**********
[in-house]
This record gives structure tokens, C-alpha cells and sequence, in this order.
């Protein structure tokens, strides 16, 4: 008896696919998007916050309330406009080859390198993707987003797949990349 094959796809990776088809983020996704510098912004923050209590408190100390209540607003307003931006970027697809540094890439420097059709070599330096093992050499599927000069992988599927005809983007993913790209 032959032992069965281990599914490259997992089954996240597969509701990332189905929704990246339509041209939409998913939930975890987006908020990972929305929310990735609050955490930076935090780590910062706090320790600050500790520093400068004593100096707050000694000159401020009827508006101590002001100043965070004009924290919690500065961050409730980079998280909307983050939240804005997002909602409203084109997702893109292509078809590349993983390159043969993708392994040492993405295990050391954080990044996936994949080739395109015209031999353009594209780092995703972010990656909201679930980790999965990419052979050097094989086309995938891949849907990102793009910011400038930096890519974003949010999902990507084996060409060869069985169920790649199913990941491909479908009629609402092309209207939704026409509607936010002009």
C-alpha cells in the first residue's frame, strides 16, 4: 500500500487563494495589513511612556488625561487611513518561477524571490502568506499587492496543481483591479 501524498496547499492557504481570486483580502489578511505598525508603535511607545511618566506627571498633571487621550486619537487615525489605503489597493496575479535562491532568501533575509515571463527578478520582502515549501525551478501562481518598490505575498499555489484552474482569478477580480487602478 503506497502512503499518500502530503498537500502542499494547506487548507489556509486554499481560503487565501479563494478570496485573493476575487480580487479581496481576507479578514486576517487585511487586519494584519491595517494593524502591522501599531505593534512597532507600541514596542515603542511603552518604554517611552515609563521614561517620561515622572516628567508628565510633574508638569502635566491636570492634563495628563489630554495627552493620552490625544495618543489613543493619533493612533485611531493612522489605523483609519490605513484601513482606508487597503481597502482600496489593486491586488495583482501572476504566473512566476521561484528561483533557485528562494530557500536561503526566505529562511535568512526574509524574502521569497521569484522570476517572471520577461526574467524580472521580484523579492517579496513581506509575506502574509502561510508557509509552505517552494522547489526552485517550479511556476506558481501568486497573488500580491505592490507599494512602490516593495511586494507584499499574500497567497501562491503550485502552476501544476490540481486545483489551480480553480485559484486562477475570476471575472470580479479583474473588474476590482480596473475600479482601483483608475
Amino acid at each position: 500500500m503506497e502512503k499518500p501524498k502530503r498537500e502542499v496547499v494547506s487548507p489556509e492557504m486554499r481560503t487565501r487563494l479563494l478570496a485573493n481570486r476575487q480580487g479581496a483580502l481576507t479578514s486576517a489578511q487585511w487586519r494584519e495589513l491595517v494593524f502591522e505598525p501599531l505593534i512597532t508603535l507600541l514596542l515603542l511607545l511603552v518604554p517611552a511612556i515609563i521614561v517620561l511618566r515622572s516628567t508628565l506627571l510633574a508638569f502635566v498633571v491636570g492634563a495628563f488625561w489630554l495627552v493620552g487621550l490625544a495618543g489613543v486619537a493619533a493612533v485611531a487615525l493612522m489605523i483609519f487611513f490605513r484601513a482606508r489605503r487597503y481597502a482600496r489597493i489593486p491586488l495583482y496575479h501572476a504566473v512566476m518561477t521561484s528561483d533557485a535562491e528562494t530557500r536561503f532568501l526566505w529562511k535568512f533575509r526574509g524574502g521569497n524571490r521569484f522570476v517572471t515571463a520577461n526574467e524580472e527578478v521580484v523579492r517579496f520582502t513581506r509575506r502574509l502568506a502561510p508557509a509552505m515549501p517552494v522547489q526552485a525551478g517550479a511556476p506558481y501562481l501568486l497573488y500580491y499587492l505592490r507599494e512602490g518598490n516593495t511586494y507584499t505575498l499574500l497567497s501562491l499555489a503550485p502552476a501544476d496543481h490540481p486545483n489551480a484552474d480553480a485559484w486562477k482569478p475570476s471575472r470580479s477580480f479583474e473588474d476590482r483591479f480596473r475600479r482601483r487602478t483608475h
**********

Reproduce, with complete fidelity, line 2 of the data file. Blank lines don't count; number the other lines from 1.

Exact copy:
This record gives structure tokens, C-alpha cells and sequence, in this order.